Organisers of tomorrow's Headscarf for Harmony day say there are no rules around what sort of headscarf to wear or how to wear it, rather it's simply a way for Kiwis to show their support for Muslim women in New Zealand.
However, a furore has erupted with some calling the move oppressive and signalling women as subservient to men.
But an Auckland University Islamic scholar says he's proud of the initiative and believes Muslim women in New Zealand would be too.
The main vigils around the country
The event is the brainchild of Auckland GP Dr Thaya Ashman who thought of the idea after seeing a Muslim woman on the news saying she was now too afraid to go outside because she wears a hijab.
Dr Ashman said she instantly wanted to do something for her and other Muslim women around the country and came up with the Headscarf for Harmony day tomorrow.
Before going ahead with the idea, she spoke to a close Muslim friend before approaching the Islamic Women's Council of New Zealand and the Muslim Association of New Zealand.
Both organisations had given their full support and had been humbled by the offer.
She also asked for advice for Kiwis around how to wear their headscarf or if there were more favourable colours to choose but the organisations had chosen not to advise due to the numerous intricacies involved in wearing one and people unnecessarily getting bogged down in too much detail.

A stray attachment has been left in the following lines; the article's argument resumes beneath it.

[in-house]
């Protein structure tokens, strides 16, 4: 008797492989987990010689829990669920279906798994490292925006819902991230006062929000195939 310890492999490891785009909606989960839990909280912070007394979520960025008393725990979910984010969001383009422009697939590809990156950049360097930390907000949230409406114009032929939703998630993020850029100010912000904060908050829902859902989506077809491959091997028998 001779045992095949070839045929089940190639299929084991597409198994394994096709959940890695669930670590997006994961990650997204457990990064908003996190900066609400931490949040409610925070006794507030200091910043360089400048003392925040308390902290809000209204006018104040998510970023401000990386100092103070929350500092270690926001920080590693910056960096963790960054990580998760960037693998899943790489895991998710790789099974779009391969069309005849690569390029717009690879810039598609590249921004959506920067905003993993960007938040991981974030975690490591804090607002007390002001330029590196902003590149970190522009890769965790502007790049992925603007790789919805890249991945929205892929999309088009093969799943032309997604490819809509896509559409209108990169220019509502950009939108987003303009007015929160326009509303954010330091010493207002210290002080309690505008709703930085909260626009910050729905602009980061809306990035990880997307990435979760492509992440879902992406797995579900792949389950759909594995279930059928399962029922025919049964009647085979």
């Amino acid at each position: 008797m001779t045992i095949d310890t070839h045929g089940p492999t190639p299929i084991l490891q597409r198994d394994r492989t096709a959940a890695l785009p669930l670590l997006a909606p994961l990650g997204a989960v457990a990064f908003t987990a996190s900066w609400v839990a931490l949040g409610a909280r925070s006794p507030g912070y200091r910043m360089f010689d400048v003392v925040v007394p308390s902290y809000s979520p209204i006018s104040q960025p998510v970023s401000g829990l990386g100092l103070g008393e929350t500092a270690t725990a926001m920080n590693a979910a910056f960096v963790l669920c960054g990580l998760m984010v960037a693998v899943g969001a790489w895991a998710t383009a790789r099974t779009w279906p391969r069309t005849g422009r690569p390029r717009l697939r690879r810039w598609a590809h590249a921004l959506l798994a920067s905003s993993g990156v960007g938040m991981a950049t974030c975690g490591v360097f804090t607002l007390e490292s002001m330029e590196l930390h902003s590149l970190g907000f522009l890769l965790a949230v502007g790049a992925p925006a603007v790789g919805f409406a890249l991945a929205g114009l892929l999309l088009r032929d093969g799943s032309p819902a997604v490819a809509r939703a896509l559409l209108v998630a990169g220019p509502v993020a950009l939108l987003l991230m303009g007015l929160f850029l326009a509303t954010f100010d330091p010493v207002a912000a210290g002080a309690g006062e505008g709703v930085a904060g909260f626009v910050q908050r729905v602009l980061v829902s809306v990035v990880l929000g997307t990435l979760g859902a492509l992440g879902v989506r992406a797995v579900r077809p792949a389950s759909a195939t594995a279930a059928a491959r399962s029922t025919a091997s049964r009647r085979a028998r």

Dr Ashman said they had also dubbed the scarf a headscarf rather than a hijab which also took away any cultural formalities.
However, many Kiwis on social media have written of their disgust of the event on twitter, responding to co-organiser Rachel McGregor's post calling it oppressive to women.
"Yes, women need oppressing. Funny, in Iran, the women protest and take their headscarf off, end up getting beaten and thrown in jail," one person wrote, while another said "Wearing a symbol of oppression and discrimination to mourn a massacre. Let that sink in".
But Dr Zain Ali, Islamic studies scholar at University of Auckland, said the initiative wasn't insulting to Muslim women.
"And is it insulting to people in general? No, because no one is being forced to wear the scarf. It's an idea and you're free to participate or not."
He also disagreed that by wearing the headscarf it was an oppressive gesture.
"Is the headscarf itself oppressive? No, I don't think it is oppressive. I think there are layers to the discussion."
Those layers included the Islamic/Muslim theology behind it within Islamic tradition, of which there were two main reasons for wearing it at its inception 1400 years ago - modesty and personal security.
"You have the original intent and over 1400 years later you have groups like Isis, who have just completely gone overboard and other Muslim countries as well where it's become part of the culture and tradition to the point where it's hard to wear anything else.
"Personally I think it shouldn't be forced on anyone, whether you're in a Muslim country or not."
Dr Ali said Headscarf for Harmony had "come from a good place".
"It's a way of showing solidarity and I don't find it insulting ... I think you can distinguish between the issues. The issue of womens' rights in Iran and Saudi Arabia and the Muslim world.
"But that shouldn't really stop you from showing solidarity with Muslim women here in New Zealand. By wearing a headscarf I don't think that means that you agree with what is happening in Iran or Saudi Arabia. You should be mature enough to make that distinction.
HEADSCARF FOR HARMONY
• Open to both men and women,
• No rules around how to wear your headscarf or what colour,
• Event runs all day,
• Participants can wear their headscarf for as long as they like,
• Men can wear it draped over their shoulders or wrapped around their wrist.